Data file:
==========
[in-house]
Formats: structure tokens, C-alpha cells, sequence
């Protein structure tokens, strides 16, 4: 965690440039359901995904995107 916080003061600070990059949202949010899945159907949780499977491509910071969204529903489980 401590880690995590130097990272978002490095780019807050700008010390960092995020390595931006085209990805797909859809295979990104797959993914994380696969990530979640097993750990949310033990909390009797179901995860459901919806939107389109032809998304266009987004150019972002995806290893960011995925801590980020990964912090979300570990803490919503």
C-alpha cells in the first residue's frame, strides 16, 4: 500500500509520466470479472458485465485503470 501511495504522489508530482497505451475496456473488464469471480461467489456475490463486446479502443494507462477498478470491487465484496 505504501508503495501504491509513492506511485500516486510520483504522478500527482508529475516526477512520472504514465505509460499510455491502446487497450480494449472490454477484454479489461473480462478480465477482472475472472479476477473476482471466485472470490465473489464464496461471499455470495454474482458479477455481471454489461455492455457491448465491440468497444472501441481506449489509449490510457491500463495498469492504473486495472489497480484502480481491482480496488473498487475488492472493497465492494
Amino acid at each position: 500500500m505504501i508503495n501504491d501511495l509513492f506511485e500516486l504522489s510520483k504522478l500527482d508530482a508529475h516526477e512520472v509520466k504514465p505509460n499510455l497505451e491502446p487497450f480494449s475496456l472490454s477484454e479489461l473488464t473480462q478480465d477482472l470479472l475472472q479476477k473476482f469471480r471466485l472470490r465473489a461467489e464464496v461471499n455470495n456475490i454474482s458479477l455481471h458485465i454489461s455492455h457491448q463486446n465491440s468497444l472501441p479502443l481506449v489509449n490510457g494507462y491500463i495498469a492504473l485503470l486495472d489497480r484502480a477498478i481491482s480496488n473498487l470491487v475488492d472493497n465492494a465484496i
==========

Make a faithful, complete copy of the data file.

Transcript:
[in-house]
Formats: structure tokens, C-alpha cells, sequence
């Protein structure tokens, strides 16, 4: 965690440039359901995904995107 916080003061600070990059949202949010899945159907949780499977491509910071969204529903489980 401590880690995590130097990272978002490095780019807050700008010390960092995020390595931006085209990805797909859809295979990104797959993914994380696969990530979640097993750990949310033990909390009797179901995860459901919806939107389109032809998304266009987004150019972002995806290893960011995925801590980020990964912090979300570990803490919503």
C-alpha cells in the first residue's frame, strides 16, 4: 500500500509520466470479472458485465485503470 501511495504522489508530482497505451475496456473488464469471480461467489456475490463486446479502443494507462477498478470491487465484496 505504501508503495501504491509513492506511485500516486510520483504522478500527482508529475516526477512520472504514465505509460499510455491502446487497450480494449472490454477484454479489461473480462478480465477482472475472472479476477473476482471466485472470490465473489464464496461471499455470495454474482458479477455481471454489461455492455457491448465491440468497444472501441481506449489509449490510457491500463495498469492504473486495472489497480484502480481491482480496488473498487475488492472493497465492494
Amino acid at each position: 500500500m505504501i508503495n501504491d501511495l509513492f506511485e500516486l504522489s510520483k504522478l500527482d508530482a508529475h516526477e512520472v509520466k504514465p505509460n499510455l497505451e491502446p487497450f480494449s475496456l472490454s477484454e479489461l473488464t473480462q478480465d477482472l470479472l475472472q479476477k473476482f469471480r471466485l472470490r465473489a461467489e464464496v461471499n455470495n456475490i454474482s458479477l455481471h458485465i454489461s455492455h457491448q463486446n465491440s468497444l472501441p479502443l481506449v489509449n490510457g494507462y491500463i495498469a492504473l485503470l486495472d489497480r484502480a477498478i481491482s480496488n473498487l470491487v475488492d472493497n465492494a465484496i